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PKN Orlen. Rapid reductions in wholesale fuel prices – Orlen’s chief economist Adam B. Czyżewski explains

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In recent days, PKN Orlen has sharply reduced wholesale fuel prices. “We are accused of having done it earlier. We could not, because the situation on the market is such that we would lead to queues at the stations – said the chief economist of the Płock concern Adam B. Czyżewski. In his opinion, there is no room for a drop in retail prices “due to limited supply”.

From January 1, 2023, VAT rates on motor fuels increased from 8 to 23 percent. This is due to changes in the so-called anti-inflation shield, which has been operating in a truncated form since this year. The fuel surcharge has also gone upby about PLN 0.14 per liter of petrol and by PLN 0.10 per liter of diesel.

On the other hand, on Saturday wholesale fuel prices in PKN Orlen dropped sharply. EU95 petrol and diesel prices fell by around 12% to their lowest levels since February/March 2022. There was another cut on Sunday.

– It is obvious, as the classic said, that we could pay less, but on January 1 we would pay more, so a different variant was chosen, that we would pay more in order to pay the same on January 1 – commented in an interview with TVN24 Prof. Marian Noga, economist, former member of the Monetary Policy Council.

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Orlen’s chief economist explains

The chief economist of PKN Orlen, Adam B. Czyżewski, in an interview with the Polish Press Agency, explained that in Poland the retail price was shaped so as not to lead to an increase in demand, which in the conditions of limited supply would have to end in queues at petrol stations and lack of fuel. Maintaining the price at a level that guarantees balancing supply and demand is a conscious policy all over the world, not only by PKN Orlen, he stressed.

– We are accused that since we lowered the price on December 30, we could have done it earlier. We couldn’t, because the situation on the market is such that we would lead to queues at stations. And now the retail price has not fallen because there is still no room for it to fall due to limited supply, Czyzewski explained.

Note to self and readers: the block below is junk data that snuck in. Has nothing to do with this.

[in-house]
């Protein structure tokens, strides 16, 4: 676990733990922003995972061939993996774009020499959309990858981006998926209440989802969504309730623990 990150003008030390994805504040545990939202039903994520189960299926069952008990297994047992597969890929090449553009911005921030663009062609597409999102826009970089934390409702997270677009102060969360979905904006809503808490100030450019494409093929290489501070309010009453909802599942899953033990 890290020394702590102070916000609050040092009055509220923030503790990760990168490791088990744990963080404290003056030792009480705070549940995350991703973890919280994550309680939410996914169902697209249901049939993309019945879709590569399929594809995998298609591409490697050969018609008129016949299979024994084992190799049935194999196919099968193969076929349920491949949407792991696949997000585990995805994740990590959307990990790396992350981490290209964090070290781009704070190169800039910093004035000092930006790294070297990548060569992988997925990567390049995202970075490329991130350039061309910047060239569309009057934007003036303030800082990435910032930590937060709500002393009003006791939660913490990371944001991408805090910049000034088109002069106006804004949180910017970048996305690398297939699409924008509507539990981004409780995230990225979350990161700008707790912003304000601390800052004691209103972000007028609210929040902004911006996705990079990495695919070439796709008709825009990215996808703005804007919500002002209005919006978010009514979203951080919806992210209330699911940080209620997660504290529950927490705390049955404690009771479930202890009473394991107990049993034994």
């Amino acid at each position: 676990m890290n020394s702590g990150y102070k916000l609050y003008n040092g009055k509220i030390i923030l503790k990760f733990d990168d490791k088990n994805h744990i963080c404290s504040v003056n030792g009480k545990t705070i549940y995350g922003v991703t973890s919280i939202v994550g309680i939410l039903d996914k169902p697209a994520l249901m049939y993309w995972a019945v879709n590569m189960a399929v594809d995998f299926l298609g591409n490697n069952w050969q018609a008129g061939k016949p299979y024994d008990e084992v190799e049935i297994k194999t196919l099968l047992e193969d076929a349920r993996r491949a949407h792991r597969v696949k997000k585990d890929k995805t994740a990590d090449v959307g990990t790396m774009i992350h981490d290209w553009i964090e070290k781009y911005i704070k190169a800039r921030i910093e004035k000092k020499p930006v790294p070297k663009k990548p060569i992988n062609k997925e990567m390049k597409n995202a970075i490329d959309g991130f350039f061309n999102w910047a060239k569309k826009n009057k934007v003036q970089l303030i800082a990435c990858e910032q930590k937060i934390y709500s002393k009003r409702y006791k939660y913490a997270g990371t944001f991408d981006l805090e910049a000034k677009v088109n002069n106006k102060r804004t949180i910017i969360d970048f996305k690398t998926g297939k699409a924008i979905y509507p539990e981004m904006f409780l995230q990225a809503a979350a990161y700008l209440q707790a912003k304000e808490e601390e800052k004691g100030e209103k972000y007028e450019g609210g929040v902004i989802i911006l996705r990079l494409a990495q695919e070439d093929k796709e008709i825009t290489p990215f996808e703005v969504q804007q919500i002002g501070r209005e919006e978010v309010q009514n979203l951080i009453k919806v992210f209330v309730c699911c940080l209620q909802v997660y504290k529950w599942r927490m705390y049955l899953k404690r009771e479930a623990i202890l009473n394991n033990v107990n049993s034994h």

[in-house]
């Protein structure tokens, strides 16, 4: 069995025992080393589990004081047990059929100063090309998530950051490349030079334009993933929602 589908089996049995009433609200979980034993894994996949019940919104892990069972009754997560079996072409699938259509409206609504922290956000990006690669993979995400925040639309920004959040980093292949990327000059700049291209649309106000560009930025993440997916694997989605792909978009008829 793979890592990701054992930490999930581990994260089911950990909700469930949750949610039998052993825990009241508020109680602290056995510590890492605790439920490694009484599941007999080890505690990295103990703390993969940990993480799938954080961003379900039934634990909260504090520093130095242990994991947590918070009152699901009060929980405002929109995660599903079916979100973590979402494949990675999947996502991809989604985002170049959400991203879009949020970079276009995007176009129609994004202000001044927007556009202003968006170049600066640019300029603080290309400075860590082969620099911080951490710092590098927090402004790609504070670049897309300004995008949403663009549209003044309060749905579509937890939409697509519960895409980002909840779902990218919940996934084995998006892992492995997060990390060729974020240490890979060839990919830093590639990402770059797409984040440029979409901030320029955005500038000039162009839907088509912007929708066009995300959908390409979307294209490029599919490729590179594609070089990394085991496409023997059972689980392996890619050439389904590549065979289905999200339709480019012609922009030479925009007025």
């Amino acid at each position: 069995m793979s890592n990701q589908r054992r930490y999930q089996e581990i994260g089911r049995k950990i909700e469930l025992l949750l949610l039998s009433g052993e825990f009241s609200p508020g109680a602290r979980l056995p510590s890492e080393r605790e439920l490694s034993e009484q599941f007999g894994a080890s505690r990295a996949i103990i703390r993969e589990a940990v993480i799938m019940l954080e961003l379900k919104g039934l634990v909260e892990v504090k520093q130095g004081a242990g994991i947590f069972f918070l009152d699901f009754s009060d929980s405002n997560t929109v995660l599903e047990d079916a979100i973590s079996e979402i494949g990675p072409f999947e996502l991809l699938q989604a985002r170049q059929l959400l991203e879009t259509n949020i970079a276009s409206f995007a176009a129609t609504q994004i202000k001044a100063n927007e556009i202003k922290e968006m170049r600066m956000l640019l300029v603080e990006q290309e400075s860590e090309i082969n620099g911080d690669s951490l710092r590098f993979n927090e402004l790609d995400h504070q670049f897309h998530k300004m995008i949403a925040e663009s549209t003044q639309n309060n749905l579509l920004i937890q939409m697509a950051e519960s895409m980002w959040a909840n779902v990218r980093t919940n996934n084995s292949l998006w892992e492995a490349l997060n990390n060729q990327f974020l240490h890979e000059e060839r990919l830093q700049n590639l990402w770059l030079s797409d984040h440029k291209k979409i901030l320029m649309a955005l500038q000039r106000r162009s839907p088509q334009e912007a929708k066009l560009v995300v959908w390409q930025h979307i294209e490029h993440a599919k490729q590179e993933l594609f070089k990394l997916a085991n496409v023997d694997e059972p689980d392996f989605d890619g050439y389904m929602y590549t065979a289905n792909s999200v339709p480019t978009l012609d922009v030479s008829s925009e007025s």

He added that what matters to consumers is retail prices, these prices determine the demand for fuels and must take into account the market environment. – If they were too low, we would have to ration fuel. Worldwide, the supply is limited, fuels are simply in short supply and only when new refineries start operating in the second half of the year, the situation will improve and there will be more fuels – said the chief economist of PKN Orlen.

Example of Hungary

Czyzewski cited an example Hungarianwhere prices were frozen at too low a level for many months, which resulted in real fuel shortages at stations, and Hungarians had to go to refuel at Slovakia.

Recently, the price in Hungary has been released and is one of the highest in Europe. There was a shortage of fuel France in October 2022. Then – as a result of strikes – the supply could not keep up with the demand. The problem of fuel shortages has become a very important political and social issue, he stressed. In Hungary, the supply turned out to be insufficient in the conditions of increased demand, caused by the price reduction, pointed out the chief economist of PKN Orlen.

“Alternate Scenario”

Czyżewski assessed that 2022 was a very difficult year on the fuel market. Prices in the ARA (Amsterdam-Rotterdam-Antwerp) markets jumped from around $650/tonne at the beginning of the year to around $1,100/tonne in August. In Europe, product streams were diverted to replace fuel with Russia products in other parts of the world. Fuel was scarce in many countries and drivers were lining up in long queues, he pointed out.

– By understanding the difficult market situation and adapting the way of reacting to the return of the normal VAT rate on fuels, fuel prices in Poland have not increased, and the fuel is constantly delivered to stations. The alternative scenario, i.e. artificially low prices, fuel shortages, followed by a spike in prices and a strong inflationary impulse, would be definitely worse, said PKN Orlen’s chief economist.

Main photo source: PKN Orlen

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